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03-03-2010 09:38 AM
I am having the same problem with my laptop and the fan. The battery went out right before my warranty. Not sure if that has anything to do with the fan. I use battery more than power supply. Hp gave me a hard time about replacing my battery. They were telling me my warranty was up. I had to go through a lot to prove to them that it wasn't, They did not address the fan problem. I am also having intermittent problems with my cd working. I have a new battery and still having issues with it not wanting to charge. HP told me to uninstall the driver and see if that works. That did not help either. I have always had hp. computers. I don't know what happen to them. The quality has gone down hill.
03-04-2010 01:01 AM
Using Speedfan (speedfan) the cpu of my 6735s used to run between 65C and 95C. The fan used to kick in after a couple of minutes and was very noisy. It basically sounded very laboured vacuum cleaner.
After a couple of months like this, the laptop failed (out of warranty by 2 months,) it wouldn't even start and showed a split blue and green light on the power input. This signified a a hardware failure.
Since it would cost more than the laptop to repair and with no other options. I decided to take the laptop apart to deduce the problem. I discovered a nice site for this take apart your laptop.
The fan was completely clogged with what looked like 2 cm's of carpet fibre. I removed this.
I then took out the CPU to see that it was covered in thermal paste(way too much) and that the paste was baked dry. This can cause a gap between the CPU and the heatsink. So using an alcohol based screenwipe I cleaned all the thermal paste off. I brought some new thermal paste with silver in it and added a tiny amount and smeared it so that the surface of the CPU was covered with a thin layer(0.2mm -0.5mm). I rubbed any remaining pasted onto the contacting heat sink and added a dab to the onboard graphics chip for good measure.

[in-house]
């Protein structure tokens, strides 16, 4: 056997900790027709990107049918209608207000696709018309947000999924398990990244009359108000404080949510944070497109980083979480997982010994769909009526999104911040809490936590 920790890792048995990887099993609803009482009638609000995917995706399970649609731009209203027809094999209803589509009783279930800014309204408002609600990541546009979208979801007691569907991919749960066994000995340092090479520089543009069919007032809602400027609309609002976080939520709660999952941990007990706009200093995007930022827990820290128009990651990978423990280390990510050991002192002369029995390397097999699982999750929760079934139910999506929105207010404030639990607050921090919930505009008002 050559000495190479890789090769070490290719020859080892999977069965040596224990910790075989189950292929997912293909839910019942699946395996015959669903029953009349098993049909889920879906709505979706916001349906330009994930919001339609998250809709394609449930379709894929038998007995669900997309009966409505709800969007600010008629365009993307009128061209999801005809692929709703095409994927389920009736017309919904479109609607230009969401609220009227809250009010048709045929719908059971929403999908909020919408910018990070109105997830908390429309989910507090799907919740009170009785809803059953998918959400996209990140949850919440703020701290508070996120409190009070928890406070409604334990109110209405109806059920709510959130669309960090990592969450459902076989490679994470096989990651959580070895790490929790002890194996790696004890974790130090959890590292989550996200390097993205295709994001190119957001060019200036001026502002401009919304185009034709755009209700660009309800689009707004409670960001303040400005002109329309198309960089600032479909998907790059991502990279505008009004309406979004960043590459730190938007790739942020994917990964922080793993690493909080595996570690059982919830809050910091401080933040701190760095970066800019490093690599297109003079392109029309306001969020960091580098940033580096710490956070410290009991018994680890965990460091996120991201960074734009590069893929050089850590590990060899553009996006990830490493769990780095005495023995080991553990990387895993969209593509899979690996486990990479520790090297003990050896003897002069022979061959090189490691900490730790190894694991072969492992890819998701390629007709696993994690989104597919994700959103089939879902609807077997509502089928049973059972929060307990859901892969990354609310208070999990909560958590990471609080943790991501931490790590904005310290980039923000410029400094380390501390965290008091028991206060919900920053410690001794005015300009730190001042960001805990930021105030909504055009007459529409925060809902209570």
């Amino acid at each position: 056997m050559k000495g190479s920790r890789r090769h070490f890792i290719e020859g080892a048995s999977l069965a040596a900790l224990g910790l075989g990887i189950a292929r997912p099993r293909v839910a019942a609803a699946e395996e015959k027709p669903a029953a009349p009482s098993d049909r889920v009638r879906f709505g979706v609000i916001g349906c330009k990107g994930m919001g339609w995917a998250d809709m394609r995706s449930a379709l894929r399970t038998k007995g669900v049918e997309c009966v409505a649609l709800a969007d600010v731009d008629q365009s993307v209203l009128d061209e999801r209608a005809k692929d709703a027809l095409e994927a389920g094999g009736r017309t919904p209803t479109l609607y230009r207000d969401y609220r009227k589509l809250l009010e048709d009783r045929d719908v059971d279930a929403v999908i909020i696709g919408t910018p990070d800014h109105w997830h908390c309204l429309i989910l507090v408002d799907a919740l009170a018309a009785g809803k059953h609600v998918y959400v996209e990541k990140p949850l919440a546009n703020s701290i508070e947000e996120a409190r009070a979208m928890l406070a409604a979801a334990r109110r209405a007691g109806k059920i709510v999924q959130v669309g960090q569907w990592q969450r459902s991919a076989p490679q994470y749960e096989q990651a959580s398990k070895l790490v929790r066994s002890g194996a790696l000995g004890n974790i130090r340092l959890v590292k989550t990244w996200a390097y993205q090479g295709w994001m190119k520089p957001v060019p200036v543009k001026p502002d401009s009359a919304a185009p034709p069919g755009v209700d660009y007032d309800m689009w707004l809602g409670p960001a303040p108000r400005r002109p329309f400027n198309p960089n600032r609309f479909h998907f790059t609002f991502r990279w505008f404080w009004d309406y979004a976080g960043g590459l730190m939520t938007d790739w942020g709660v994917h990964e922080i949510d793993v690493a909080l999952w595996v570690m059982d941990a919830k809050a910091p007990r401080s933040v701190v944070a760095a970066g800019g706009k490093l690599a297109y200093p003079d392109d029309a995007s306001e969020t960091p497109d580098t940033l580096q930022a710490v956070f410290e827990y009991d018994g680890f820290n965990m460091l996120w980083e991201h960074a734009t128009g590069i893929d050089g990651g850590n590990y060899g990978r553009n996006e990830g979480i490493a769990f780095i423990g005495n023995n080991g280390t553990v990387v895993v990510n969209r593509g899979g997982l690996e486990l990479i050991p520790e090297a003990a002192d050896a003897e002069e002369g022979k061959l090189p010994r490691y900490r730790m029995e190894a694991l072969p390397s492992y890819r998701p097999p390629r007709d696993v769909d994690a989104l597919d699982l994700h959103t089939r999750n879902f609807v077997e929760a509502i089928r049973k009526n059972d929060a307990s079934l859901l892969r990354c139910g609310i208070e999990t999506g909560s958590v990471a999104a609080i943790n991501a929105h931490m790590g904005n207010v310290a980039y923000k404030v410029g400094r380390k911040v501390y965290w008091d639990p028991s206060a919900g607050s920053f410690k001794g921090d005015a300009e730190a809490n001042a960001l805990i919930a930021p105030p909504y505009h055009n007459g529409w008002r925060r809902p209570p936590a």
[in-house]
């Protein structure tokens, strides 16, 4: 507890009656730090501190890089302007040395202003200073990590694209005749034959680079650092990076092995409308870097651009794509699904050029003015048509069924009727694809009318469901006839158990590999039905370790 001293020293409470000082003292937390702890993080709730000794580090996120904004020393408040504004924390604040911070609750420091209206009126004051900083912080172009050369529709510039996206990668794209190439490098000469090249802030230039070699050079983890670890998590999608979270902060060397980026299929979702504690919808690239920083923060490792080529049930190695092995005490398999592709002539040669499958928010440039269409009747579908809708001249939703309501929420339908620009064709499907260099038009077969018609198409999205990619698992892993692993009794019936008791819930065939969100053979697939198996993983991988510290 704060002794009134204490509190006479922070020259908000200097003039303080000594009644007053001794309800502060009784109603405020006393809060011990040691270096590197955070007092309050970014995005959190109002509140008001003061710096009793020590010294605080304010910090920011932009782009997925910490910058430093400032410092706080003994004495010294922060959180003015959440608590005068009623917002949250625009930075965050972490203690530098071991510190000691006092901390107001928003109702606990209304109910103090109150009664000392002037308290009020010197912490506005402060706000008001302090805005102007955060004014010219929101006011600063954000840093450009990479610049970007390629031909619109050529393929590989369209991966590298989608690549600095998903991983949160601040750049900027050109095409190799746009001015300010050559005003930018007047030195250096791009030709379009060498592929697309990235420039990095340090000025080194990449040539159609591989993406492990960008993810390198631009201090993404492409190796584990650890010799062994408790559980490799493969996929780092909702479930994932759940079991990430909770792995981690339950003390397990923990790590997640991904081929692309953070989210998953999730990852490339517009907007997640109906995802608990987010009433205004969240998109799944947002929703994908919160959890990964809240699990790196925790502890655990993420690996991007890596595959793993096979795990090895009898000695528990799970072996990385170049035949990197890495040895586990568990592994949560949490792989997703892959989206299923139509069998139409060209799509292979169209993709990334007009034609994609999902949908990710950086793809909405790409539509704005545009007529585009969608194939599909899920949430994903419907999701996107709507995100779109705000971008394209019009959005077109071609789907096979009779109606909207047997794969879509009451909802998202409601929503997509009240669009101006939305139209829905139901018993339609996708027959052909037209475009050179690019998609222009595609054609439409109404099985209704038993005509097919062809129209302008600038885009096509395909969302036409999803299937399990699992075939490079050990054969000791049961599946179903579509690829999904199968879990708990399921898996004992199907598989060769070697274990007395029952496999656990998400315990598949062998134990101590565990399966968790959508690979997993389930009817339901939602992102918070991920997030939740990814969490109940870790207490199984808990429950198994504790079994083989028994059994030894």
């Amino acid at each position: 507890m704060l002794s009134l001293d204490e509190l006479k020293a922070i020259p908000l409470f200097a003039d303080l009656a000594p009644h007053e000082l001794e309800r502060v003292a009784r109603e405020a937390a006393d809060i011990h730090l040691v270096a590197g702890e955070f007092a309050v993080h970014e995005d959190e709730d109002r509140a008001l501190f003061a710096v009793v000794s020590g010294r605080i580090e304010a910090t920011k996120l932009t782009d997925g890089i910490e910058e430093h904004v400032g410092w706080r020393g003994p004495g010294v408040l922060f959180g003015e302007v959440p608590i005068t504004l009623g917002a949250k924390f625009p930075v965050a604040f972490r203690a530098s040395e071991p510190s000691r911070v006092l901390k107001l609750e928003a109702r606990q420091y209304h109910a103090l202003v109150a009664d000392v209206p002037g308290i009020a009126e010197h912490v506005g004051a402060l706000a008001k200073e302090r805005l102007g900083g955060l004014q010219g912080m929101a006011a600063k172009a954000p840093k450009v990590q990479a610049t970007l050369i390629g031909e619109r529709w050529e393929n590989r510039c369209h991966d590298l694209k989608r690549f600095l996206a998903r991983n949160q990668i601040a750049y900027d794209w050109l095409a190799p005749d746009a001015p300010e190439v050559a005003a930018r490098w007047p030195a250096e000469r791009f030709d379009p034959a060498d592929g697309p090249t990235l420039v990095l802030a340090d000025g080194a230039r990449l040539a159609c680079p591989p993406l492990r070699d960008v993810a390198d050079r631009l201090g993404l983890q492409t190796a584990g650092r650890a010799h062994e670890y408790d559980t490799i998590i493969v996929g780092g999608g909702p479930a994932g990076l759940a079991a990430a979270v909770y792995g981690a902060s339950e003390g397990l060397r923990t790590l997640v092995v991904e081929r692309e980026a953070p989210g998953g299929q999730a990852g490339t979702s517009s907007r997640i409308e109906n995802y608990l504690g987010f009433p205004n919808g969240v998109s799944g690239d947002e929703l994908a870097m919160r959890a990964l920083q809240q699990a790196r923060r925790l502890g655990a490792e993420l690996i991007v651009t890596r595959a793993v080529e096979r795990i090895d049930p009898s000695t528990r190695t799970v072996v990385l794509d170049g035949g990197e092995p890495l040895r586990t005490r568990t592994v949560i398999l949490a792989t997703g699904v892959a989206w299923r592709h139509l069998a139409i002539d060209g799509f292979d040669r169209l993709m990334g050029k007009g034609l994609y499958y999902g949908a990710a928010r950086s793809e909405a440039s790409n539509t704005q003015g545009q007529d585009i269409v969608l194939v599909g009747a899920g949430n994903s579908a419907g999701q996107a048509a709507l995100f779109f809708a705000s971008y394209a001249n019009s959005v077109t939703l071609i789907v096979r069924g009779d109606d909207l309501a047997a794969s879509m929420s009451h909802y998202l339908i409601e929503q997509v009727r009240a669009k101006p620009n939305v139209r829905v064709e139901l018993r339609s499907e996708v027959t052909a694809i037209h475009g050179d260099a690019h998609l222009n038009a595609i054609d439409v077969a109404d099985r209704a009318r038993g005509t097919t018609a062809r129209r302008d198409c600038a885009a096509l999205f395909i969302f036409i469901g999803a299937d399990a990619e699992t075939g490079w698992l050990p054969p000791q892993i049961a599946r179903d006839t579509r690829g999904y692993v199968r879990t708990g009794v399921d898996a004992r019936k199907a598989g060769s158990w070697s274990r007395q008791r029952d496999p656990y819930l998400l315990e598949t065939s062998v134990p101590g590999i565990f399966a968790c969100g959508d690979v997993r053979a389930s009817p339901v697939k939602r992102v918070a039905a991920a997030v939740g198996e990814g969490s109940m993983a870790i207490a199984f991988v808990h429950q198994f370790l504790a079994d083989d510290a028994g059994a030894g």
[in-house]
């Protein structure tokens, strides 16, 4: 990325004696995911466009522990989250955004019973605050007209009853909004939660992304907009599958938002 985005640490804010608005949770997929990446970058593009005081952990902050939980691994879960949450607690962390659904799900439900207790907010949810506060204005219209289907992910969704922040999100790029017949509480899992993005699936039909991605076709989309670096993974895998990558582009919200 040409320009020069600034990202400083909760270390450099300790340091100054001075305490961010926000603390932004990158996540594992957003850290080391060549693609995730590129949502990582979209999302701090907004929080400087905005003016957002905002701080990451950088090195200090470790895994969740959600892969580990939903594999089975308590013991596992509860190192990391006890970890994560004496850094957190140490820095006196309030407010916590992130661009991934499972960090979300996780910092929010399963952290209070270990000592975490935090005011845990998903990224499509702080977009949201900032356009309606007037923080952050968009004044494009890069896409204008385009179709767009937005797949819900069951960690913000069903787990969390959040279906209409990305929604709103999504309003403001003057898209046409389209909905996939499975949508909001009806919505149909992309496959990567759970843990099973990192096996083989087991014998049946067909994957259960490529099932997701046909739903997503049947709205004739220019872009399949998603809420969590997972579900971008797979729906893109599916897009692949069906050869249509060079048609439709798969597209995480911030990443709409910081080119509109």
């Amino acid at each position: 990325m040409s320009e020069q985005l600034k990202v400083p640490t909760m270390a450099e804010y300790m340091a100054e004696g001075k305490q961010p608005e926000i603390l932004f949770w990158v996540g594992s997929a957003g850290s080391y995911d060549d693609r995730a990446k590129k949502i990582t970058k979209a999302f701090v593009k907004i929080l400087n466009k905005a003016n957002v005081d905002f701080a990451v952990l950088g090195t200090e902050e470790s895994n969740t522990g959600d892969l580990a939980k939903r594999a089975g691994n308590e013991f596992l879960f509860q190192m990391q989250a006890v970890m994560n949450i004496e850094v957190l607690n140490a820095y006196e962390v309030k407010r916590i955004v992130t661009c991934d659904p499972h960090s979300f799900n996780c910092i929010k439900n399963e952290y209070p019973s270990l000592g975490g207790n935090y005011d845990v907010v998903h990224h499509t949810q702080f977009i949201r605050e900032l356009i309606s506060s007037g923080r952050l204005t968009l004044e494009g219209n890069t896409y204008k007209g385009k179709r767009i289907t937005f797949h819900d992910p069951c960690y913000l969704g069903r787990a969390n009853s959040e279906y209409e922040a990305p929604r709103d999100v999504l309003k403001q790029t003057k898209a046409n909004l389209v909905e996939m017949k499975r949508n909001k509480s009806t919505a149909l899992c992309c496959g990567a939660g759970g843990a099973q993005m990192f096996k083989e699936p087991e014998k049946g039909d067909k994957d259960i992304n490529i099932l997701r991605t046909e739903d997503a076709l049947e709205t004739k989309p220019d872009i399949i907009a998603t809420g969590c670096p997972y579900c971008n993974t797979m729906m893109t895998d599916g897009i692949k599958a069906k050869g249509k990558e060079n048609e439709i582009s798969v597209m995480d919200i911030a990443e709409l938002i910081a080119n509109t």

After re-assembling the laptop I turned it on and voila! I'm now writing this on my laptop. Which is consistently running between 42C and 55C. It is as quiet as a mouse and is performing well.
So for anyone with a similar problem out there with a laboured fan, it is basically clogged and no amount of blasting with air is going to get out the dust accumilatted. After reading up on the problem, and after looking at my 6735s's fan I can safetly say that the fan has a design fault. Where the fan overshoots the heatsink by half a centimetre HP have taped over the fan outlet, leaving a little corner where dust can't escape. No matter how diligent you are, the dust is going to build up and eventually clog the entre heatsink.
My advice is if you are still in warranty, speak to HP support and get the laptop sent off so that the fan / heatsink can be cleaned of all dust. It is a design fault, its their fault, so fight your corner and get it sent off for repair.
04-30-2010 03:13 PM
05-03-2010 02:07 PM
I also have a problem with my fan. Even if I'm not having any heavy programs or processes running, the fan sounds awfully loud. It almost makes me embarrassed of it, taking it to school. Is there any way you can make it sound less? Maybe that's why it also gets so **bleep** hot all the time.
08-05-2010 11:42 AM
same problem here. have you guy resolved the issue?
I have had a 6735s laptop for about 4 months now, and since day one I have had a problem with the fan.